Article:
I was cold and miserable sitting at the bus stop, waiting for a ride to see my doctor. The bus was 40 minutes late when it finally arrived, and I knew that the physician's staff wouldn't be very sympathetic to my transportation problems. As I squeezed onto a crowded city bus and stood pressed between other irritated passengers, I was remembering how much happier I was when I could drive myself wherever I wanted to go, whenever I needed to.
John Stossel reported on ABC's 20/20 that it is a myth that money makes us happier. He pointed to various surveys, studies and good old common sense to show that the rich aren't really much happier than the rest of us. It sounds comforting to people that are constantly comparing themselves to the lifestyles shown on MTV Cribs and E!'s It'$ Good to be... that happiness is still available to them, even if they don't own a Bentley or bathe in Cristal champagne.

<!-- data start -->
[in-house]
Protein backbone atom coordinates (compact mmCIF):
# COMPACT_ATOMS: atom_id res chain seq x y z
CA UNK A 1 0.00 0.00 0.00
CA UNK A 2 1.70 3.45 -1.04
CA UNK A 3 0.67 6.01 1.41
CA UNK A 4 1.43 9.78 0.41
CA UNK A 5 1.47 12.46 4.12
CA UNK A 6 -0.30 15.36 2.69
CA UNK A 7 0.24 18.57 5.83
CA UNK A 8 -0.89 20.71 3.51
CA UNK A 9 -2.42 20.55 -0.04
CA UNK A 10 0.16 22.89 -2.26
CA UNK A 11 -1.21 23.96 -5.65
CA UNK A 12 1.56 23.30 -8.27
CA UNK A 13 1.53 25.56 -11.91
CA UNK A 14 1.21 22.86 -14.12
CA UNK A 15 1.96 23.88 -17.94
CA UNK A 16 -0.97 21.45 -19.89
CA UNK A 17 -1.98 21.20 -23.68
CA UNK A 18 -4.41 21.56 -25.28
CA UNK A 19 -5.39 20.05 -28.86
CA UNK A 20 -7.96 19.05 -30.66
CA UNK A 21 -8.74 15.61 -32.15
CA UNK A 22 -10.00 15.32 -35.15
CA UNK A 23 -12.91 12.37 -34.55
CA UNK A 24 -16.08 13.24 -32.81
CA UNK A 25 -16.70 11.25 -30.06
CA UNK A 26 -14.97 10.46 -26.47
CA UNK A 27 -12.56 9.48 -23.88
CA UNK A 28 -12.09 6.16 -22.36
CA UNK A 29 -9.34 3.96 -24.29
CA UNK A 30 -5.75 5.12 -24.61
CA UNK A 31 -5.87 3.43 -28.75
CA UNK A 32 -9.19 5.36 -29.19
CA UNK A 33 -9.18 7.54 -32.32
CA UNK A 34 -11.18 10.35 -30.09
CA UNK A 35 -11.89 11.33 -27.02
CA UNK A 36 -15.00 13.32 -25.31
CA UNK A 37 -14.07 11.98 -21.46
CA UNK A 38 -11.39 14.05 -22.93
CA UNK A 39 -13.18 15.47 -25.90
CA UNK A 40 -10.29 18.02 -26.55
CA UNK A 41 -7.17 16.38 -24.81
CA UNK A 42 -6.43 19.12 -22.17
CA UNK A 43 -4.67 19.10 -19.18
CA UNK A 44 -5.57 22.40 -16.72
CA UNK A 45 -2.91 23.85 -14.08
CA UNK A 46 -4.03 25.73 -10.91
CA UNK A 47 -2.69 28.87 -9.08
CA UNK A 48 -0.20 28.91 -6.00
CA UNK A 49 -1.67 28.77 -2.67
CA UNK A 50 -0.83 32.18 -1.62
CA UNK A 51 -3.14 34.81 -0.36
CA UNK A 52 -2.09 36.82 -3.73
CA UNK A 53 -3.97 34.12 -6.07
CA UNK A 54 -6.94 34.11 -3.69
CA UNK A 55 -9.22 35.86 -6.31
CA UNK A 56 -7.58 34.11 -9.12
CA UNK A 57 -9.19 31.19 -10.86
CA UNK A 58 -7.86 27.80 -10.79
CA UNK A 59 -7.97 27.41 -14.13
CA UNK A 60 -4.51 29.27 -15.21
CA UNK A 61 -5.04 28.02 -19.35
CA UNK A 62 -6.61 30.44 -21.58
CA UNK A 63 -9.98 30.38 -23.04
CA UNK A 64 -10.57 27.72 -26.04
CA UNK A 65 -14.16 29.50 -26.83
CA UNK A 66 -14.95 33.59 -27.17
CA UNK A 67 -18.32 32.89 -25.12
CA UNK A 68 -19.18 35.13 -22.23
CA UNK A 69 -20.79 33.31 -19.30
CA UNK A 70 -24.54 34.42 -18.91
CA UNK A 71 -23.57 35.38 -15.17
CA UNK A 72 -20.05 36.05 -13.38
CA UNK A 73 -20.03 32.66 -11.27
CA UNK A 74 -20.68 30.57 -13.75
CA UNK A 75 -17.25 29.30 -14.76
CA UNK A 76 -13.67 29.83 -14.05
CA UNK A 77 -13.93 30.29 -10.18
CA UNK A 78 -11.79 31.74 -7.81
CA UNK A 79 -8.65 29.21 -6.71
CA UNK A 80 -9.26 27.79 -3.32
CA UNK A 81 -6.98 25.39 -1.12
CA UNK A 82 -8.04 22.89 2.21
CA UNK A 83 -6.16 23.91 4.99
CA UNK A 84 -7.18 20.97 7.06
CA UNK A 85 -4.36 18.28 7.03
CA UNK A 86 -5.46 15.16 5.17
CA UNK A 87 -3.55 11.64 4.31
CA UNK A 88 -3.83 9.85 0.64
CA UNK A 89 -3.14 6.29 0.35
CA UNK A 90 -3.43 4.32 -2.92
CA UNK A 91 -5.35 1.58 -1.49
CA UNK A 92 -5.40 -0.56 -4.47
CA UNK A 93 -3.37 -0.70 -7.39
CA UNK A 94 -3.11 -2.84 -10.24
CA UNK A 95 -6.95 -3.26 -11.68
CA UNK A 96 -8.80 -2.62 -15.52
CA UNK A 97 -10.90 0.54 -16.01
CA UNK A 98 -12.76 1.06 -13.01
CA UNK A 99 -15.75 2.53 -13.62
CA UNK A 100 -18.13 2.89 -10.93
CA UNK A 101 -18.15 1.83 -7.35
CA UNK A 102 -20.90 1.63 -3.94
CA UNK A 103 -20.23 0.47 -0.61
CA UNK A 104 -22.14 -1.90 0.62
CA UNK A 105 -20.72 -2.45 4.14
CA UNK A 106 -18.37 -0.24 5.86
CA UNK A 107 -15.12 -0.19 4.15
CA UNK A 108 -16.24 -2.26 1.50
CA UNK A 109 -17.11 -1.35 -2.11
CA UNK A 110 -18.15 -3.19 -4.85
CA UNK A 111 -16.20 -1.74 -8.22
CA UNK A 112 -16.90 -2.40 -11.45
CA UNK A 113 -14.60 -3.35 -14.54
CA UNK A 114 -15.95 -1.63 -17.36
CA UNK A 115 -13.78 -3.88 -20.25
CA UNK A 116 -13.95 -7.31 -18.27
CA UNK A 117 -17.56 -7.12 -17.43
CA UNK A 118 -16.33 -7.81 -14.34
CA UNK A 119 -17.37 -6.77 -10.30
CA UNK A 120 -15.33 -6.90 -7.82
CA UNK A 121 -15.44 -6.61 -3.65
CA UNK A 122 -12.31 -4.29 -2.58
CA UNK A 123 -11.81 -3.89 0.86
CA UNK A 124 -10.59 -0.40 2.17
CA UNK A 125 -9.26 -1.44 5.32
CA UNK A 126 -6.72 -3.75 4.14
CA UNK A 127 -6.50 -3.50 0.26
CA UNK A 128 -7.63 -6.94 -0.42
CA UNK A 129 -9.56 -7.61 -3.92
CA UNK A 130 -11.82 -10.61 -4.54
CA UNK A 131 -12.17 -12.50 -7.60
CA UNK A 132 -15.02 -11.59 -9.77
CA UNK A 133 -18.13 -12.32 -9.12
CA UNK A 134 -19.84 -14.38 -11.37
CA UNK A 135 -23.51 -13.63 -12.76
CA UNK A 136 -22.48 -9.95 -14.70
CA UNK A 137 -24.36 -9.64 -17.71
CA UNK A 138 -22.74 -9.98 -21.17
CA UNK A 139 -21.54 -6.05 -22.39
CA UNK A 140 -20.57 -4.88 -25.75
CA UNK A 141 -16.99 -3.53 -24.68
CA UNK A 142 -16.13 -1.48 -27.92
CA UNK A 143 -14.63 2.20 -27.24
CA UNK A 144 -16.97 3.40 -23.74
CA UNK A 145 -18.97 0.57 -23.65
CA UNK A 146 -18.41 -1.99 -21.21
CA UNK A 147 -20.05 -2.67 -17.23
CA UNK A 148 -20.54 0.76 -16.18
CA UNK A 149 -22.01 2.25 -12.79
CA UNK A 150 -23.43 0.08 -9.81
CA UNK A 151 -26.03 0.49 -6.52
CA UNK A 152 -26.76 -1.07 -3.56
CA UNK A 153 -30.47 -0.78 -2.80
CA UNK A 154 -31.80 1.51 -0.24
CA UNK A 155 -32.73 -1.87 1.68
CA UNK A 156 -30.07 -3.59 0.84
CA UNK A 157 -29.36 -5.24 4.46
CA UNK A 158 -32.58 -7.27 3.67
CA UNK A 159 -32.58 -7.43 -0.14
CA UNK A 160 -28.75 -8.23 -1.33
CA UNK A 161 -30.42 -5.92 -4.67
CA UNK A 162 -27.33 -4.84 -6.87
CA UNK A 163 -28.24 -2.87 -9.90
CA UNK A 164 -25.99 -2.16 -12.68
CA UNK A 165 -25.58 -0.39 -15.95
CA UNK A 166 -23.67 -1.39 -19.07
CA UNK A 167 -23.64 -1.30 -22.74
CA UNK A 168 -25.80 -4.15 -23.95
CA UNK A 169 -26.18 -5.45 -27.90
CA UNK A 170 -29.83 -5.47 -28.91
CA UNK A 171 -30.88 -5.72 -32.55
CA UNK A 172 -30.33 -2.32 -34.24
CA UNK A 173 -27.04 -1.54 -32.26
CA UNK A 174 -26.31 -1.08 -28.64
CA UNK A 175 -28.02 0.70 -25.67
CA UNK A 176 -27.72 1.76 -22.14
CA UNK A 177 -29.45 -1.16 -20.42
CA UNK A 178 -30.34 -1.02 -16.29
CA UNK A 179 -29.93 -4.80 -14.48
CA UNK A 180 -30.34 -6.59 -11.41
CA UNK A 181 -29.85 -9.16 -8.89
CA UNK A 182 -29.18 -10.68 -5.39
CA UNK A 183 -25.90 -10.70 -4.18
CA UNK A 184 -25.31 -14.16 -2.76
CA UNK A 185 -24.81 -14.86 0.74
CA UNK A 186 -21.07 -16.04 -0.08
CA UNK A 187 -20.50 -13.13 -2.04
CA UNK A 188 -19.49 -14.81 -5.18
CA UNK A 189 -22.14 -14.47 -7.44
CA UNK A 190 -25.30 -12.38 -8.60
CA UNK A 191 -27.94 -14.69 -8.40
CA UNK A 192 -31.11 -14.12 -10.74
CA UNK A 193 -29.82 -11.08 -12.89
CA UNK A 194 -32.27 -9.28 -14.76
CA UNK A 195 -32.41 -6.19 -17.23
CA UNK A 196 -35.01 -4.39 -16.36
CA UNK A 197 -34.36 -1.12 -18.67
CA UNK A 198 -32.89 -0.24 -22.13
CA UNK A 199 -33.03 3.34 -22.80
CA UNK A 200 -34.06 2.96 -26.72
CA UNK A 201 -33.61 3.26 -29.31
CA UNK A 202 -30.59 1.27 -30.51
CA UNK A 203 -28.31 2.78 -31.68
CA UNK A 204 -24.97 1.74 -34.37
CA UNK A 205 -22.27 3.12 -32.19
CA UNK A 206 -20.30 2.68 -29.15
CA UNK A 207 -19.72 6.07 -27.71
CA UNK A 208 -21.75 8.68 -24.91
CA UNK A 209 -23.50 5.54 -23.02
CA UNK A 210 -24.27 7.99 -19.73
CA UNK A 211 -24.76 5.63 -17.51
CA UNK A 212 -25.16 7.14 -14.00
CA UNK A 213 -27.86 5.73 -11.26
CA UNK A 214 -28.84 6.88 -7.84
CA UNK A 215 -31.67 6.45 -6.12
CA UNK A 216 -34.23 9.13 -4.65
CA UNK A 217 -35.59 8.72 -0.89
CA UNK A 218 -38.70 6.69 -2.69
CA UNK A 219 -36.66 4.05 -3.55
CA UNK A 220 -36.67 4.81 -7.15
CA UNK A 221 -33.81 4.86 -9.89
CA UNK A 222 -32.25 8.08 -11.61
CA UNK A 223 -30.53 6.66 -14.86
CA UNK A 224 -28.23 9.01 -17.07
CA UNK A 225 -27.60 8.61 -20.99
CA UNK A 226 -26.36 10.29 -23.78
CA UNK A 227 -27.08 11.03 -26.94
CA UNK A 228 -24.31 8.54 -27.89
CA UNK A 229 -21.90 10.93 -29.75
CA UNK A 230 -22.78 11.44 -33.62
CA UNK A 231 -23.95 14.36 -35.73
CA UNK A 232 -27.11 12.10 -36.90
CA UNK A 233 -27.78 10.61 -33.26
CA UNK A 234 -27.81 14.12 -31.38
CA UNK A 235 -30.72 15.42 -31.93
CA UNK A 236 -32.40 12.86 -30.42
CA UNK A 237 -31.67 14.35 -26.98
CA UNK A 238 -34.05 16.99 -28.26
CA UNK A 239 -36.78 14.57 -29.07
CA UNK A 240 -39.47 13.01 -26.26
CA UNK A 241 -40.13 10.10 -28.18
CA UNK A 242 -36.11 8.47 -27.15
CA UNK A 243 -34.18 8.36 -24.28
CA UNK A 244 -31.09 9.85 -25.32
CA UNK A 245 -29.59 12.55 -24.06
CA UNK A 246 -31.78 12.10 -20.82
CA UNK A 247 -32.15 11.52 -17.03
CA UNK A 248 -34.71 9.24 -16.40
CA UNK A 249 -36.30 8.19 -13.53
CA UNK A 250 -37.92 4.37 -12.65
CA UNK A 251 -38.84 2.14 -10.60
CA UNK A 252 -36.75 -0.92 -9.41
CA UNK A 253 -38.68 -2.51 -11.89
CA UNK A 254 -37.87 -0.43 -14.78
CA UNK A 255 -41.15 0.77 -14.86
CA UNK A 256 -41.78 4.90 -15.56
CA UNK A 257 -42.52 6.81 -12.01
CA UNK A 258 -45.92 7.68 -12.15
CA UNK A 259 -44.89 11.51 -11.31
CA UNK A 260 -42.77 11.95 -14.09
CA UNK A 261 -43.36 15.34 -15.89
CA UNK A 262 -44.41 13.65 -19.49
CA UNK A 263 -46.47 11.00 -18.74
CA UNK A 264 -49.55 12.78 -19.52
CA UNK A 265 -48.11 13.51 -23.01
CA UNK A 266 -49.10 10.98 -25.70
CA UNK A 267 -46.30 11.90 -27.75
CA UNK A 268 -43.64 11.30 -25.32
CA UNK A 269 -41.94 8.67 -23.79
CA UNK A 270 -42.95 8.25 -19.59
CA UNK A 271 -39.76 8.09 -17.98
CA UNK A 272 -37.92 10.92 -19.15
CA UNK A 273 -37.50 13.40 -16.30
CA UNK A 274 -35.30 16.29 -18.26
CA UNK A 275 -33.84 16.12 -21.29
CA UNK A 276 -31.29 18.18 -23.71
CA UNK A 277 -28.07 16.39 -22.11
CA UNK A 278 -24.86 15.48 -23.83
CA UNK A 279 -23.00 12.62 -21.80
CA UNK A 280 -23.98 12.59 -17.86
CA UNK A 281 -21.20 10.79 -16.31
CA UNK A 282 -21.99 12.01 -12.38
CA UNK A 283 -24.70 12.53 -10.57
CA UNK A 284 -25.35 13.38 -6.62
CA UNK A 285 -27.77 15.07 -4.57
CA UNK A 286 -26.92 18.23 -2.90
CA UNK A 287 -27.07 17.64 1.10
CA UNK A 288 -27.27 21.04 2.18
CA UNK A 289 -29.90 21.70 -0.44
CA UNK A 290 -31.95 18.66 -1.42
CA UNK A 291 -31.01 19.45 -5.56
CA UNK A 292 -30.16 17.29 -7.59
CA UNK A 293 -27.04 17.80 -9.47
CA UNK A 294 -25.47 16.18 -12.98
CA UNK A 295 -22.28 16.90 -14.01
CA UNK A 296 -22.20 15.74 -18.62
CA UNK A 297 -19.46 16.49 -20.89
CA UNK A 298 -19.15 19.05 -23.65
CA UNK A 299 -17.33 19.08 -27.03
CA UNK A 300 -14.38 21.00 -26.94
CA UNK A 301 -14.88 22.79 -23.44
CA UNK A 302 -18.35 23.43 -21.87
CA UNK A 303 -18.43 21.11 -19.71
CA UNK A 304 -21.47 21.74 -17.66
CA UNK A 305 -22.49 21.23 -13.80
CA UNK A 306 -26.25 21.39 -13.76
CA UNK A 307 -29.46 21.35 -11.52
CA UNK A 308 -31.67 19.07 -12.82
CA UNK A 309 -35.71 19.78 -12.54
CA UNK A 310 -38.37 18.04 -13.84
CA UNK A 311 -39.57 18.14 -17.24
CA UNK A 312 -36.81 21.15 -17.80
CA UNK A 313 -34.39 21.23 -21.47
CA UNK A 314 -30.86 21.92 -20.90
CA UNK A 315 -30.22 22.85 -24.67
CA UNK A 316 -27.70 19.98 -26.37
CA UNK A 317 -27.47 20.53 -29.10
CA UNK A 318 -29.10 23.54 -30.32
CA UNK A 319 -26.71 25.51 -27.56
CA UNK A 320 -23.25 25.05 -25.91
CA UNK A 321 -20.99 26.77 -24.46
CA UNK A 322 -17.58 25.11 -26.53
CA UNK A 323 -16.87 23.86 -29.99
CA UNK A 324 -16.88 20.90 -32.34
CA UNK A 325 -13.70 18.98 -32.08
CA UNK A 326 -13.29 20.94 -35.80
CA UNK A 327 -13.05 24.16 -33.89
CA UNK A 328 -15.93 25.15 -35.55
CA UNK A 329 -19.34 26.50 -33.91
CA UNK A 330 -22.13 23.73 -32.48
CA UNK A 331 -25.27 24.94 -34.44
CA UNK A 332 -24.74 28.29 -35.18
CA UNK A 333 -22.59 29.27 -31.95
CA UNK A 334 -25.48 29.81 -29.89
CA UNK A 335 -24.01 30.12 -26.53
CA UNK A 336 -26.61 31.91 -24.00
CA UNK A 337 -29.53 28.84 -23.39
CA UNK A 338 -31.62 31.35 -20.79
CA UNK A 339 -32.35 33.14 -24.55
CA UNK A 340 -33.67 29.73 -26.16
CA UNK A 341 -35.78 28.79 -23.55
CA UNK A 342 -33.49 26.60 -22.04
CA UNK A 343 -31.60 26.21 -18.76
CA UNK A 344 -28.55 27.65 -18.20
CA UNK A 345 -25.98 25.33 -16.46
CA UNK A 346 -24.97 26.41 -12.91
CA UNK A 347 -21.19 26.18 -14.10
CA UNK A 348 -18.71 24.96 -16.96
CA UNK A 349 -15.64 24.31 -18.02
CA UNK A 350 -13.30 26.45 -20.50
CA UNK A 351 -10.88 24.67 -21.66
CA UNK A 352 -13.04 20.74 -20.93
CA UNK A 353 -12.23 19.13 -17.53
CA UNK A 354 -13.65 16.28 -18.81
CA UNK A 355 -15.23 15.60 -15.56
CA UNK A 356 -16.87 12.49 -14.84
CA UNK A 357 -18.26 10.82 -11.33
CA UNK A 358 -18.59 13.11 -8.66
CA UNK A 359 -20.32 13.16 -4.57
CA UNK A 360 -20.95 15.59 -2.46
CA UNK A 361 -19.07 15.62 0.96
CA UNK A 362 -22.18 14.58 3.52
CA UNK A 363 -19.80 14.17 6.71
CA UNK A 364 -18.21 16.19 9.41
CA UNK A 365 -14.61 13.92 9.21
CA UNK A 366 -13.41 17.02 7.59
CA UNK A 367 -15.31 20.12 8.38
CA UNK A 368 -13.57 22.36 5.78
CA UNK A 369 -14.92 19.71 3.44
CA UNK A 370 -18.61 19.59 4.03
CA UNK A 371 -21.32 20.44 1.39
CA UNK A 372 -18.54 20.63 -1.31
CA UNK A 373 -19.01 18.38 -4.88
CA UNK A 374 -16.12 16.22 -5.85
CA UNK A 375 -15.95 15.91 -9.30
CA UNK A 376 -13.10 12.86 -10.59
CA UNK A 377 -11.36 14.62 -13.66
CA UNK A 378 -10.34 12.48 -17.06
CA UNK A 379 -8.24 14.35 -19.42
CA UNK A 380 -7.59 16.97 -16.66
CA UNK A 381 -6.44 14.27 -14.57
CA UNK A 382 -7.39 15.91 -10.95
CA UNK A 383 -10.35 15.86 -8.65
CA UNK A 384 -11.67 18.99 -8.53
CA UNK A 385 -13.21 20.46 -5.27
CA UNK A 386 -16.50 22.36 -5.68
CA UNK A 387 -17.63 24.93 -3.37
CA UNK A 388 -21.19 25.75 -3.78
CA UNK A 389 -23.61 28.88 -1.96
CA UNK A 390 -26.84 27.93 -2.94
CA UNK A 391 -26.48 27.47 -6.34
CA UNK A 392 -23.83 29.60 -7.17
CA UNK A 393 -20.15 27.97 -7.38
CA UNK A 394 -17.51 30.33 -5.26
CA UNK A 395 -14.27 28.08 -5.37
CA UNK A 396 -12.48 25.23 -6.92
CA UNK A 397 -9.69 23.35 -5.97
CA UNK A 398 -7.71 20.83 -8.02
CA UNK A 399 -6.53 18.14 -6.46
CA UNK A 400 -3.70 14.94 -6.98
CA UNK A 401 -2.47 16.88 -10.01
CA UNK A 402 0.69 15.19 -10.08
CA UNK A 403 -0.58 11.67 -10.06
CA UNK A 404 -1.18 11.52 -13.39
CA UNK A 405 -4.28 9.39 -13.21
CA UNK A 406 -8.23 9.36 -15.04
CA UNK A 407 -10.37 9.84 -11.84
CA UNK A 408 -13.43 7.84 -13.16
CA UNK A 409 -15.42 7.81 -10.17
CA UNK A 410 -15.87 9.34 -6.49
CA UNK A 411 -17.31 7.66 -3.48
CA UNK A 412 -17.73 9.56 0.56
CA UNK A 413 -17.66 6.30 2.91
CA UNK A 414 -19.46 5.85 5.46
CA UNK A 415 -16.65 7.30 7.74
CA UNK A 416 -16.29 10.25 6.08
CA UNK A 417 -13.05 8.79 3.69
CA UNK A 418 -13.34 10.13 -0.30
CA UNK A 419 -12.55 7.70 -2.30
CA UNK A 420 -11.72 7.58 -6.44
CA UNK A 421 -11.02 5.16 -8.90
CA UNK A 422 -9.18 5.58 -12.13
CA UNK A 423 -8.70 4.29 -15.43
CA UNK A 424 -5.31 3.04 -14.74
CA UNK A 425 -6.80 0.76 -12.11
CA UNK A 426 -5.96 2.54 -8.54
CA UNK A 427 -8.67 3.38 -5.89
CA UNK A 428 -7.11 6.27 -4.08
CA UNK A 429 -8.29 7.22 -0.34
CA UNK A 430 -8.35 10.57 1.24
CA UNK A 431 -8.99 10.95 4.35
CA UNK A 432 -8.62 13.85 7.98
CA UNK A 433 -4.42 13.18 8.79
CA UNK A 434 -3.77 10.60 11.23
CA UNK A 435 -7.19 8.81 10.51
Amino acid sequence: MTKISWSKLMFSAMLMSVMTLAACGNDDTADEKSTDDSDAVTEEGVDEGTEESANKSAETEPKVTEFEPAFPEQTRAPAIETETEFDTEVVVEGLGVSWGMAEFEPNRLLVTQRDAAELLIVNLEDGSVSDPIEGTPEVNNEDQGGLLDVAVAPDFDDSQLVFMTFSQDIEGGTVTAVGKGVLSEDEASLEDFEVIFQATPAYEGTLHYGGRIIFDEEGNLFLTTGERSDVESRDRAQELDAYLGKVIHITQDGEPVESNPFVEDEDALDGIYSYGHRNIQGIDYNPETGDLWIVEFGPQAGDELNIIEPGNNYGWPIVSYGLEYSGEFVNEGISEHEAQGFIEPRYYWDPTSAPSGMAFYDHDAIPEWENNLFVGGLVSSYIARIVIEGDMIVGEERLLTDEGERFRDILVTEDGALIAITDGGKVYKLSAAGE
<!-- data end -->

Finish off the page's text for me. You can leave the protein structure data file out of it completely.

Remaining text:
I've had a fair amount of money, and I've been broke. Being broke sucks ass, and no philosophical argument about the relative value of material things makes up for not being able to pay the electric bill or buy necessary medications for your sick kids. Wealth is no guarantee of happiness, but poverty will definitely ruin your day.
The problem I have with the upper class viewpoint of John Stossel and much of the other media is that the majority of people don't live that lifestyle. Stossel's report says that "more money makes people significantly happier only if their family income's below $30,000, but by $50,000, money makes no difference."
Almost 60% of American households have an income of less than $50,000, according to the US Census Bureau. The 2002 figures (the most recent available) show that over 63 million American households have a combined income of under $50K. 40 million households earn below $30,000. That's the group in which it is admitted that additional money makes people "significantly happier."